In this authoritative and lively book, Doug Schmidt traces bowling's roots from a German religious rite centuries ago to the sport that made Milwaukee famous. From the taverns and saloons that housed recreational games to the sell-out crowds and million-dollar beer sponsorships of televised tournaments, this well-illustrated book covers both sport and city, charting the changing face of bowling over the century. Packed with memorable showdowns and improbable heroes, They Came to Bowl will take you back to the changing lanes of bowling in Milwaukee — and the sport as a whole.

* frozen rope=a ball rolled with excessive speed almost straight to the pocket; urethane split=2-8-10 or 3-7-9 split caused by sharp breaking point of reactive resin balls; drives=alleys; chicken tracks=string of strikes

Comments:

Mojind
Anyone interested in bowling's history & legacy in Milwaukee must have this in their reading library!
Monn
The author didnt do his homework. My mother Carole Lemke had more titles than any other women bowler but yet didnt get any mention other than a passing mention along with another story. Dissapoining.
Quemal
It will surprise virtually no one with a Wisconsin background to learn that Milwaukee played a key role in the rise of bowling as a popular recreation. Assisted by a strong German heritage and a love of drinking beer outside the home, Milwaukee took to recreational bowling like few others. It was, relatively speaking, an immediate hit. Beginning around the turn of the century, lanes quickly began popping up - first a few lanes in a few pubs, then several lanes in multipurpose recreation complexes. As the sport became more popular, systematic governance became necessary and Milwaukee supplied many of the important pioneering leaders - serving as the headquarters for some of bowling's most important organizations. Probably even more importantly, Milwaukee supplied more than its share of great bowlers during the sport's heyday. Like everywhere else, bowling declined in popularity in Milwaukee as the millennium drew to its close. No longer were local bowling programs sufficiently profitable, nor were seventy lane bowling centers of much use. Yet bowling remains a significant part of Milwaukee's past and continuing culture. Thanks in large part to the prominence it gave Milwaukee when bowling was king.

Doug Schmidt admirably recounts the history of bowling in Milwaukee, principally by introducing the reader to the places, people and personalities that led the way. The stories run the gamut - from tiny basements with two lanes to giant bowling centers with scores of lanes, from quiet and careful businessmen to live-fast, die-young shooting stars. The story probably isn't entirely coherent. Nor will everyone find great interest here - indeed, I struggled through portions where the author highlighted seemingly endless game and series scores. But, Mr. Schmidt successfully retrieves the lost glory of one of Milwaukee's truly glorious pasts. For a time Milwaukee was very nearly the center of the world as far as bowling was concerned, and for an even greater period of time one could not speak of top rank bowling without considering Milwaukee. Mr. Schmidt shows why that was so and tells us who was responsible. Perhaps, this isn't the most important history, but it is fun and it's a piece of the puzzle.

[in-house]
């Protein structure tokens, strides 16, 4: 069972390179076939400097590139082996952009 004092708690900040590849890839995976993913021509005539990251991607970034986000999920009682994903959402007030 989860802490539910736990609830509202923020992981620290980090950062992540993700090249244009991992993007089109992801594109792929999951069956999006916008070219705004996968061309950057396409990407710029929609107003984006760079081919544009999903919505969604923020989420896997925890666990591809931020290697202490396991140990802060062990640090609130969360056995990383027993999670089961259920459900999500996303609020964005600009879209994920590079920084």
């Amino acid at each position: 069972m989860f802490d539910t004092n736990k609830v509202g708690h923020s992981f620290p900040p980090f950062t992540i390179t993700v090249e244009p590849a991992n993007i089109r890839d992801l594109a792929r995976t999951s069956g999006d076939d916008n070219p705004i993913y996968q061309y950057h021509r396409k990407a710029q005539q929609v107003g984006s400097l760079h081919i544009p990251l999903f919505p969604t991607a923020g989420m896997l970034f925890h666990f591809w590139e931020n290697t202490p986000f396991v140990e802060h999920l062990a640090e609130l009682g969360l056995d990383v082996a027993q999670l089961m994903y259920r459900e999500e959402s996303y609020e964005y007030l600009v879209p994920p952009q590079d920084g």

Landamath
I have read this book from front to back their is a lot of information that I didn't even know. Specially growing up in a bowling family. Doug informed a lot of history in this book. I am glad he covered a lot. If you look in the back of the book he even have bowling centers from the Milwaukee area listed with all the different names. I was happy that he mention the three guys who shot a 900 series which included my brother PJ. This is a must read book.
Goll
Milwaukee is the ultimate blue-collar town, so it's no surprise that bowling was a huge sport in the area. Doug Schmidt is a fine writer and researcher who is a true expert on bowling history. Buy this book!
Uscavel
Although I have not yet read my copy, I have heard the author interviewed on Wisconsin Public Radio. If his writing is as informative and light as his conversation, this "history" of Germans in Milwaukee and the evolvement of bowling as we know it today will be a great read.